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Frank H T RhodesHäftad
Language of the Earth
A Literary Anthology409Skickas inom 7-10 vardagar.
Fri frakt inom Sverige för privatpersoner.Man's complex relationship to planet Earth is explored in this second edition of the landmark anthology edited by Frank Rhodes and Bruce Malamud. This volume provides a portrait of the planet as experienced not just by scientists, but by artists, aviators, poets, philosophers, novelists, historians, and sociologists as well.* A unique collection that bridges the gap between science and humanities* Contains writings by scientists, artists, aviators, poets, philosophers, novelists, historians, and sociologists including Charles Darwin, Dane Picard, Rachel Carson, John Muir, Mark Twain and Archibald Geikie* Represents the human experience over the centuries, covering a span of 2,500 years* Reflects the planet's extraordinary physical diversity* The previous edition was voted one of the 25 'Great Books of Geology' by readers of the Journal of Geological Education "...this is a very worthwhile read, with something for everyone interested in geography, earth systems and geology, natural history or the general environment." Robert A. Francis, King's College London, Progress in Physical Geography
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"The book perfectly illustrates the beauty, the enigmatic complexity and the insidiously violent character of the Earth." ( The Holocene , May 2009) "Anyone interested in planet Earth, whether in its rocks and soil, or the animals and plants which inhabit it, or in the people who have in the past tried to explore, describe, and explain it, will find something of interest here. Recommended." ( Choice , November 2008)
Frank H.T. Rhodes is President Emeritus of Cornell University. Winner of the Geological Society's Bigsby Medal and the Ian Campbell Medal from the Geological Society of America, Rhodes has served as Chairman of the National Science Board, President of the American Philosophical Society, and Chairman of the American Council on Education and also the American Association of Universities. His other books include The Evolution of Life , Geology , Evolution , Fossils , and The Creation of the Future , as well as many articles on geology, higher education, and the history of science . Richard O. Stone (1920-78) was Chairman of the Department of Geological Sciences, UCLA. A past member of several honorary societies, Dr Stone wrote many technical articles for Geological Society of America, Journal of Sedimentary Petrology, and American Institute of Mining and Metallurgical Engineers. Bruce D. Malamud is a Reader in Natural and Environmental Hazards at King's College, London. A past Peace Corps volunteer in Niger and Fulbright Fellow in Argentina, he currently serves as Chief Editor of Nonlinear Processes in Geophysics and President of the Natural Hazards Division of the European Geosciences Union. He has over forty publications in the international scientific literature, including Science, Proceedings of the National Academy of Sciences, Journal of Geophysical Research, and Earth & Planetary Science Letters.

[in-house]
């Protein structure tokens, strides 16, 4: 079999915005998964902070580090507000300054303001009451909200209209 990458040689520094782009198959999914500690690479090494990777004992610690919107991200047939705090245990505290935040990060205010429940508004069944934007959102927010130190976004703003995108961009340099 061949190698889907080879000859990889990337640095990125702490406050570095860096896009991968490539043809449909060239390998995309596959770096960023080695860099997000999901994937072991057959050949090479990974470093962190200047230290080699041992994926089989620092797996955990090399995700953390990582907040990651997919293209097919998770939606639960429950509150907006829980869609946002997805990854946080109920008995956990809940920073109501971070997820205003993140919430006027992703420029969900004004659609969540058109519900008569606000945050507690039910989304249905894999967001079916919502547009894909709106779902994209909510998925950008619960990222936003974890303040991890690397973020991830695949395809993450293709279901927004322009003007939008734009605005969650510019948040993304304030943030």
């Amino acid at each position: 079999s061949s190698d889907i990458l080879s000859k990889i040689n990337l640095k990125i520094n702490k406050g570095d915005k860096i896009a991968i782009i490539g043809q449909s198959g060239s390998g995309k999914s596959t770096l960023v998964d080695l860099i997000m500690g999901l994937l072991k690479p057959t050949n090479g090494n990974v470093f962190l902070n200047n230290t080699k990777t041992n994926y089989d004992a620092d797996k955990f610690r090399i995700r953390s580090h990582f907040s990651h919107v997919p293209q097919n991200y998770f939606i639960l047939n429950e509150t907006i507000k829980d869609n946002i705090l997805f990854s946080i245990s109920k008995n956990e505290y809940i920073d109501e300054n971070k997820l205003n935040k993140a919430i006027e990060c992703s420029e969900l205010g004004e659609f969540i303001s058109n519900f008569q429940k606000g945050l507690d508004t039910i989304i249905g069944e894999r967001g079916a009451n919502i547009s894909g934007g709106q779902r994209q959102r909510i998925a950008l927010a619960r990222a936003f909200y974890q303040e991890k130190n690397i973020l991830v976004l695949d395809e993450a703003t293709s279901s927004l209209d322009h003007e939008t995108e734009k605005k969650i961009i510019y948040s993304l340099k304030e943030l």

Preface. Preface from the first edition. Acknowledgments from the first edition. Part I: The Earth Experienced. 1. Eyewitness Accounts of Earth Events. 1.1. John McPhee: Los Angeles Against the Mountains. 1.2. Gordon Gaskill: The Night the Mountain Fell. 1.3. R.G. McConnell and R.W. Brock: The Turtle Mountain Slide. 1.4. Voltaire: Candide. 1.5. James R. Newman: The Lisbon Earthquake. 1.6. Mary Austin: The Temblor. 1.7. Jonathan Weiner: The Alaskan Good Friday Earthquake. 1.8. Francis P. Shepard: Tsunami. 1.9. Haroun Tazieff: Not a Very Sensible Place for a Stroll. 1.10. Fairfax Downey: Last Days of St Pierre. 1.11. Hans Cloos: Beacons on the Passage Out. 1.12. Jon Thorlakson: Eruption of the Oraefajokull, 1727. 2. Exploration . 2.1. Charles Darwin: The Voyage of the Beagle. 2.2. Simon Winchester: The Map that Changed the World. 2.3. John Wesley Powell: The Exploration of the Colorado River. 2.4. William H. Brewer: Mono Lake-Aurora-Sonora Pass. 2.5. George F. Sternberg: Thrills in Fossil Hunting. 2.6. John E. Pfeiffer: The Creative Explosion. 2.7. George Gaylord Simpson: Attending Marvels: a Patagonian Journal. 2.8. Robert D. Ballard: Explorations. 2.9. Louise B. Young: The Blue Planet. 3. Geologists are also Human . 3.1. Stephen Drury: Stepping Stones. 3.2. Elizabeth O.B. Gordon: William Buckland. 3.3. Hugh Miller: The Old Red Sandstone. 3.4. Sir Archibald Geikie: A Long Life's Work. 3.5. Frank H.T. Rhodes: Life, Time, and Darwin. 3.6. R.A. Bartlett: King's Formative Years. 3.7. M.E. David: With Shackleton in the Antarctic. 3.8. William H. Goetzmann: The Great Diamond Hoax. 3.9. Luna B. Leopold, Paul D. Komar, and Vance Haynes: Sand, Wind, and War. 3.10. Hans Cloos: Ship's Wake. 4. Celebrities . 4.1. H. Stommel: Benjamin Franklin and the Gulf Stream. 4.2. Thomas Clements: Leonardo da Vinci as a Geologist. 4.3. R. Magnus: Mineralogy, Geology, Meteorology. 4.4. E.T. Martin: Megalonyx, Mammoth, and Mother Earth. 4.5. William A. Stanley: Three Short, Happy Months. 4.6. W.G. Collingwood: Mountain-Worship. 4.7. Herbert C. Hoover: Stanford University, 1891-1895. Part II: Interpreting the Earth. 5. Philosophy. 5.1. James Hutton: Concerning the System of the Earth, its Duration and Stability. 5.2. T.C. Chamberlin: The Method of Multiple Working Hypotheses. 5.3. George G. Simpson: Historical Science. 5.4. Stephen Jay Gould: What is a Species?. 5.5. Christine Turner: Messages in Stone. 5.6. Marcia G. Bjornerud: Natural Science, Natural Resources, and the Nature of Nature. 5.7. Ian Stewart: Does God Play Dice?. 6. The Fossil Record . 6.1. Frank H.T. Rhodes: Earth and Man. 6.2. Donald Culross Peattie: Flowering Earth. 6.3. Robert Claiborne: Habits and Habitats. 6.4. James A. Michener: Diplodocus, the Dinosaur. 6.5. Berton Roueche: A Window on the Oligocene. 6.6. Samantha Weinberg: A Fish Caught in Time. 6.7. Richard E. Leakey: Ape-like Ancestors. 6.8. Loren Eiseley: The Relic Men. 7. Geotectonics . 7.1. James A. Michener: From the Boundless Deep & the Birth of the Rockies. 7.2. Anna Grayson: When Pigs Ruled the Earth. 7.3. David Attenborough: The Living Planet. 7.4. William Glen: The Road to Jaramillo. 7.5. J. Tuzo Wilson: Mao's Almanac: 3,000 years of Killer Earthquakes. 7.6. Richard H. Jahns: Geologic Jeopardy. 8. Controversies . 8.1. William Irvine: Apes, Angels, and Victorians. 8.2. William L. Straus, Jr.: The Great Piltdown Hoax. 8.3. Howard S. Miller: Fossils and Free Enterprisers. 8.4. Charles Officer and Jake Page: The K-T Extinction. 8.5. Sir Archibald Geikie: The Founders of Geology. 8.6. Don E. Wilhelms: To a Rocky Moon. 8.7. Edward Schreiber and Orson L. Anderson: Properties and Composition of Lunar Materials: Earth Analogies. 8.8. Joel L. Swerdlow: CFCs. Part III: Language of the Earth. 9. Prose. 9.1. Isak Dinesen: Out of Africa. 9.2. T.E. Lawrence: Seven Pillars of Wisdom. 9.3. Ernest Hemingway: Green Hills of Africa. 9.4. Antoine de St Exupery: Wind, Sand and Stars. 9.5. John Fowles: The Fre